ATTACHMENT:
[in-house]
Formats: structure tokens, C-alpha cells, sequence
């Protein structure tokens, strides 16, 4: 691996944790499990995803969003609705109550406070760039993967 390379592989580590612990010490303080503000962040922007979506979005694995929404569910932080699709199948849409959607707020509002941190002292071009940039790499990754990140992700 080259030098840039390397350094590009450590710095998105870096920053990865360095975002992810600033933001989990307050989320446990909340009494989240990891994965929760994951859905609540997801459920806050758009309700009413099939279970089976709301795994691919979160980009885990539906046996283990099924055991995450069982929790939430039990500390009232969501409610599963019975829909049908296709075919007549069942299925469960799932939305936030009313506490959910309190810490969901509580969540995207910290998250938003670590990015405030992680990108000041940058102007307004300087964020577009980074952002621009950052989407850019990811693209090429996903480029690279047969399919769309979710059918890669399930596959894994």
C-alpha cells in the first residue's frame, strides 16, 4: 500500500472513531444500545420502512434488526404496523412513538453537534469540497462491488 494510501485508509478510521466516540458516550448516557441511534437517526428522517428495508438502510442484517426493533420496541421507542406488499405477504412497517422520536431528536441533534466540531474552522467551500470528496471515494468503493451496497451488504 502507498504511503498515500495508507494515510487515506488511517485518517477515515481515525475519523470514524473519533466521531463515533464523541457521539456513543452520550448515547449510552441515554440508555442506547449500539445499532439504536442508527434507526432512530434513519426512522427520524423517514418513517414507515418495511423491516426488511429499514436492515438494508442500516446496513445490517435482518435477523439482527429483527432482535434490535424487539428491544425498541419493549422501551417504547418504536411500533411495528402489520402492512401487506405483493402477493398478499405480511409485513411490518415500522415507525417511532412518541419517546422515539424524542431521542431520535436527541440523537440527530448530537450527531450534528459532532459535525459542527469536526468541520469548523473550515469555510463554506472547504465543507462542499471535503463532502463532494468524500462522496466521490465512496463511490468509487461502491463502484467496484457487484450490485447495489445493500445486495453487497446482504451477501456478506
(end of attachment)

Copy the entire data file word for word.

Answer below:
[in-house]
Formats: structure tokens, C-alpha cells, sequence
């Protein structure tokens, strides 16, 4: 691996944790499990995803969003609705109550406070760039993967 390379592989580590612990010490303080503000962040922007979506979005694995929404569910932080699709199948849409959607707020509002941190002292071009940039790499990754990140992700 080259030098840039390397350094590009450590710095998105870096920053990865360095975002992810600033933001989990307050989320446990909340009494989240990891994965929760994951859905609540997801459920806050758009309700009413099939279970089976709301795994691919979160980009885990539906046996283990099924055991995450069982929790939430039990500390009232969501409610599963019975829909049908296709075919007549069942299925469960799932939305936030009313506490959910309190810490969901509580969540995207910290998250938003670590990015405030992680990108000041940058102007307004300087964020577009980074952002621009950052989407850019990811693209090429996903480029690279047969399919769309979710059918890669399930596959894994």
C-alpha cells in the first residue's frame, strides 16, 4: 500500500472513531444500545420502512434488526404496523412513538453537534469540497462491488 494510501485508509478510521466516540458516550448516557441511534437517526428522517428495508438502510442484517426493533420496541421507542406488499405477504412497517422520536431528536441533534466540531474552522467551500470528496471515494468503493451496497451488504 502507498504511503498515500495508507494515510487515506488511517485518517477515515481515525475519523470514524473519533466521531463515533464523541457521539456513543452520550448515547449510552441515554440508555442506547449500539445499532439504536442508527434507526432512530434513519426512522427520524423517514418513517414507515418495511423491516426488511429499514436492515438494508442500516446496513445490517435482518435477523439482527429483527432482535434490535424487539428491544425498541419493549422501551417504547418504536411500533411495528402489520402492512401487506405483493402477493398478499405480511409485513411490518415500522415507525417511532412518541419517546422515539424524542431521542431520535436527541440523537440527530448530537450527531450534528459532532459535525459542527469536526468541520469548523473550515469555510463554506472547504465543507462542499471535503463532502463532494468524500462522496466521490465512496463511490468509487461502491463502484467496484457487484450490485447495489445493500445486495453487497446482504451477501456478506